1861. Strange goings-on

Una was one of a kind! She worked as a professional photographer. Well, sort of. That’s what she had posted on the sign on her office door: Una Devereux, Professional Photographer. If the truth be known, she didn’t even own a camera. The sign on the door was a cover-up for what was really going on in her office.

If anyone knocked on her door to make an enquiry about getting a photo taken, Una would say, “Dear me, I’d love to, but I’m utterly swamped with work at present.” Of course, if they knocked on the door to enquire about other matters that would be a different thing altogether.

Una always arrived at her work place late; it was usually mid-morning. She was gone by mid-afternoon. Occasionally, and it was very rare, she would return for a few minutes in the evening.

For all of these comings and goings we have a fairly reliable witness; Zita Pfahlert had an office in the same building right opposite to Una’s door, and Zita worked long hours as a dressmaker. She couldn’t help but notice Una’s movements.

Zita was pretty sure that Una didn’t work as a professional photographer, so she got her cousin, Milly (who was unknown to Una), to knock on Una’s door and ask about having a photo taken. “Dear me, I’d love to,” said Una, “but I’m utterly swamped with work at present.”

So with that, Zita was none the wiser. Zita thought of breaking into Una’s office to sniff things out. She thought better of it, although she did try her own key once in Una’s door. All with no luck.

Then one day, Una didn’t turn up at her office at all. There was nothing unusual in that. Her absence lasted a week. Zita at first presumed that Una was away on vacation. Things stretched out to two weeks; then three; then four. Una never came back.

Zita never did find out what really happened behind Una’s office door. And nor shall we. It’s a good lesson to us in minding our own business.

34 thoughts on “1861. Strange goings-on

  1. João-Maria

    None of the characters died. I was expecting them to die and they did not. First, I thought Zita was a murderess for the sake of organ traffic, which, you know, is a hustle like any other, mind you, and then I thought Una was going to find out and get her throat slit, which she very much deserves, but no, none of that, they are all healthy by the end, what a disappointment, I want my five dollars back.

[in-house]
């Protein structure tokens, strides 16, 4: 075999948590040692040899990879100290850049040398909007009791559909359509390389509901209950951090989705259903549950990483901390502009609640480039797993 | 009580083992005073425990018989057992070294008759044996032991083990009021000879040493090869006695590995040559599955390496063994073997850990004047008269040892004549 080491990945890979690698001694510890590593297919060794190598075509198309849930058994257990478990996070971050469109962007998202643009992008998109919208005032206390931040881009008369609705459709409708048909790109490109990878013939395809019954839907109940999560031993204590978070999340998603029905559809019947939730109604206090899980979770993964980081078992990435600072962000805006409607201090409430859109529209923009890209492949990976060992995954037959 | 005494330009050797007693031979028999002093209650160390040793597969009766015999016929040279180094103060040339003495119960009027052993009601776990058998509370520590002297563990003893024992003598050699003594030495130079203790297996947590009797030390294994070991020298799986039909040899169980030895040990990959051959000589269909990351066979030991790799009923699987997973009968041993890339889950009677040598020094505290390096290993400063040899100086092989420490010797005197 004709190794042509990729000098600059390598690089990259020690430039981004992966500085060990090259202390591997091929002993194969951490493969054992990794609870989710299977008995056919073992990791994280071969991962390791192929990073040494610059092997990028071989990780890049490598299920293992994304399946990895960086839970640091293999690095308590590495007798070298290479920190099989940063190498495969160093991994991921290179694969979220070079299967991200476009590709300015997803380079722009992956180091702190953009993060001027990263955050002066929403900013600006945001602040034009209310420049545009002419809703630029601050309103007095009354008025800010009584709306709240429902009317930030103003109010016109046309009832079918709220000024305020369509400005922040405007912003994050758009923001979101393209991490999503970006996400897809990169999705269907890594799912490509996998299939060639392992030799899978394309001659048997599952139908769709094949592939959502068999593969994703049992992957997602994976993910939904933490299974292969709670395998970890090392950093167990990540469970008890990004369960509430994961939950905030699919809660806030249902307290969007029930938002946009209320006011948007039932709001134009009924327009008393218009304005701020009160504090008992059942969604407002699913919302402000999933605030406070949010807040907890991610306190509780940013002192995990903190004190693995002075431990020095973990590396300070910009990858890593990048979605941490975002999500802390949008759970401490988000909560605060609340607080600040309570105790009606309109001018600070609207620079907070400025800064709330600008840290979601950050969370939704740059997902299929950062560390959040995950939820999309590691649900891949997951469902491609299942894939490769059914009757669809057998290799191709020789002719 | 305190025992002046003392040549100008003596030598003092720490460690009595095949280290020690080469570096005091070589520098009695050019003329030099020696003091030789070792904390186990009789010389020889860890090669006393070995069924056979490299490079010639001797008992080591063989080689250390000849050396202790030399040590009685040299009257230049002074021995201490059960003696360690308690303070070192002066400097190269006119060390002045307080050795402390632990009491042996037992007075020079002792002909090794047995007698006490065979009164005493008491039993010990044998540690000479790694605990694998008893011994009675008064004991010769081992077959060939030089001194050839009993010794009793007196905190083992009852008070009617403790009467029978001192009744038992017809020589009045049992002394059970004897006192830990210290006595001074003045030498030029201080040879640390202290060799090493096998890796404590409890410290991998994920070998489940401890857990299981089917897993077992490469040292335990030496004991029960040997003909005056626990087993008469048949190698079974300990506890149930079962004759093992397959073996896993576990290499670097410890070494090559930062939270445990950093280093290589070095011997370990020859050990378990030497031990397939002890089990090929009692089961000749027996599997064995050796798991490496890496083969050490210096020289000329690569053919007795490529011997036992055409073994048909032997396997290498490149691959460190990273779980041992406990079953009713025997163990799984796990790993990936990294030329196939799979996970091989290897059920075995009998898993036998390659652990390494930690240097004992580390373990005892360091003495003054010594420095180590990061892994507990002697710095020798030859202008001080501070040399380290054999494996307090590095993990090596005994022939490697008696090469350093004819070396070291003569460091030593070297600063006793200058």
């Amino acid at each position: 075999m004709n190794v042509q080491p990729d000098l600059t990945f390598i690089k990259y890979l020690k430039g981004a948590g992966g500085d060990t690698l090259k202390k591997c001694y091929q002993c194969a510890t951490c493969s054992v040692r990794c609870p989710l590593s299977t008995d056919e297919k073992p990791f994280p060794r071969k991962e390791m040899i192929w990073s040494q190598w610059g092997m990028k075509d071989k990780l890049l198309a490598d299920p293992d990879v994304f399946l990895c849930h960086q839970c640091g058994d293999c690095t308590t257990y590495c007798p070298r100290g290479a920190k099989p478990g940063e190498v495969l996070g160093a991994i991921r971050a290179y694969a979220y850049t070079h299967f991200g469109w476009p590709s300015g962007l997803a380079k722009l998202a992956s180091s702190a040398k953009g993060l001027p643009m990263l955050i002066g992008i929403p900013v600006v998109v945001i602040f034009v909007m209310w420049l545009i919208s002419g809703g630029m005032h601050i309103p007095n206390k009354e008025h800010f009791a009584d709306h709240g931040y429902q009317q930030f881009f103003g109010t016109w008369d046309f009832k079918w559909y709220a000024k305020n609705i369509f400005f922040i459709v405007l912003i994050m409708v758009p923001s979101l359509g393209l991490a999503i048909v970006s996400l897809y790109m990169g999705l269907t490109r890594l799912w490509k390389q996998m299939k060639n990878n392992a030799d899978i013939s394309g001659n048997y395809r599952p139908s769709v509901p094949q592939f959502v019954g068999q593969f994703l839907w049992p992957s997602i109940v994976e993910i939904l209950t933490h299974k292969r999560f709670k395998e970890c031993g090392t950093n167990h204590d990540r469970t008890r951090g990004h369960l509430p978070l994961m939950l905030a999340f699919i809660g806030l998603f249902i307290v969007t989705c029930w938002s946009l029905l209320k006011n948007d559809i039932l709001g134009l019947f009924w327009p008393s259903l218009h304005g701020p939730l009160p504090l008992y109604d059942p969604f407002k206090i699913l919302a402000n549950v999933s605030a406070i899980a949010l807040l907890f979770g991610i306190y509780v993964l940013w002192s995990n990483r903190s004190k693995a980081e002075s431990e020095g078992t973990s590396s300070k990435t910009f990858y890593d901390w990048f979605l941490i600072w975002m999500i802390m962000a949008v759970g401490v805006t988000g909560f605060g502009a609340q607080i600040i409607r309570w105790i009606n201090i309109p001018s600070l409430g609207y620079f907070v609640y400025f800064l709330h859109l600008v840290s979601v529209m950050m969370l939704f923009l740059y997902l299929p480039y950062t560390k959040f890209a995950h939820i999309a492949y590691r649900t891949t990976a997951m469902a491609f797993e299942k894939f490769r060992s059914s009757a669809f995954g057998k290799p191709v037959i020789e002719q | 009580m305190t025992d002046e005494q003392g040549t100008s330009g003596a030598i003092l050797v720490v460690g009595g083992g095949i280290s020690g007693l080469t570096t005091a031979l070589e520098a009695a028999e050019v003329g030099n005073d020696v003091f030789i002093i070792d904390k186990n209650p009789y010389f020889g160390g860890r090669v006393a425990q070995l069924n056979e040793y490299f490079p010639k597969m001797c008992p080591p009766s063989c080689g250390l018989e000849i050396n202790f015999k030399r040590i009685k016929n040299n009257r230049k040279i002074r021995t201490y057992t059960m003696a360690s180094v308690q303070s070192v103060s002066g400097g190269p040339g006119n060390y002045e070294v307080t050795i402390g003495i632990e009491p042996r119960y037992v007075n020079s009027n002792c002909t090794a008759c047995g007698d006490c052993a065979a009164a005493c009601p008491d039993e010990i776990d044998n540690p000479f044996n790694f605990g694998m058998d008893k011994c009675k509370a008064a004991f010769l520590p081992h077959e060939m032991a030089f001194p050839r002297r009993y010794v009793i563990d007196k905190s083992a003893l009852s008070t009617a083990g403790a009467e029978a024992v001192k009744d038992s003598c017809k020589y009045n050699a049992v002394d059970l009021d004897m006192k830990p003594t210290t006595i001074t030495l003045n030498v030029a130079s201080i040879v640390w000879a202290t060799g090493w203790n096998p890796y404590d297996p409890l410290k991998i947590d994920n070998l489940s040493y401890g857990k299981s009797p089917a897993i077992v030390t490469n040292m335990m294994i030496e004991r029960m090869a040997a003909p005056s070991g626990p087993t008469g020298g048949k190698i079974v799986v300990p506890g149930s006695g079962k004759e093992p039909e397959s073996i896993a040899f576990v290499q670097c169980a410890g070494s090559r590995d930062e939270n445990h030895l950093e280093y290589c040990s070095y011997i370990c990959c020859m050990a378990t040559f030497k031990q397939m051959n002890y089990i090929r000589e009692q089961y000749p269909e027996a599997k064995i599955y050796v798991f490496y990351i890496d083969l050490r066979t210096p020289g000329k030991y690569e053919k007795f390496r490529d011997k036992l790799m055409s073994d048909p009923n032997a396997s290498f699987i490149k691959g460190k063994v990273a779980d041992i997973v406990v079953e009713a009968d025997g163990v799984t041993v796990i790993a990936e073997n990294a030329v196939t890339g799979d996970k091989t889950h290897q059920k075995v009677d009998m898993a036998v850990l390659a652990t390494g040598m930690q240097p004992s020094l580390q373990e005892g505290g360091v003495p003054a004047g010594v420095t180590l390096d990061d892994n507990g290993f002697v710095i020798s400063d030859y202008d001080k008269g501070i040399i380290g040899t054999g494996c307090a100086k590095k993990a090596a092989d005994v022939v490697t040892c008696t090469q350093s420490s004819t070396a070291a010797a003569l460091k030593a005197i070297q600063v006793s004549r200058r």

Liked by 5 people

    1. Bruce Goodman Post author

      You’re not getting a penny back – I’ve already used it to buy an ice cream. Zits was a dress-maker. What the hell do you think she was going to do with the scissors? I’m glad you mentioned organ trafficking. It’s opened up a whole new avenue for these stories which I shall pursue – scissors and all.

      Liked by 3 people

      1. João-Maria

        No, I know just enough to protect my kidneys, Kimberly and Rodney, since they just got married last year and long-distance relationships are incredibly difficult.
        I’m a nice person, Bob, leave me alone.

        Liked by 4 people

  2. badfinger20 (Max)

    It’s one thing to kill off your characters…we all cheer that at times…now you are toying with our suspense…this means war Bruce…War I tell you.

    Liked by 4 people

  3. umashankar

    The story has such a profound turn towards the end with an equally somber message for the peeping toms. The haunting presentiment I am left with however is it will be too late when they will discover her skeleton fractured at the neck.

    Liked by 3 people

  4. arlingwoman

    She was a literary agent. Unhelpful and rarely in the office for long. Finally she decided to stop doing it altogether and never came back. The great Australian novel is behind that door and nobody will ever read it.

    Liked by 2 people


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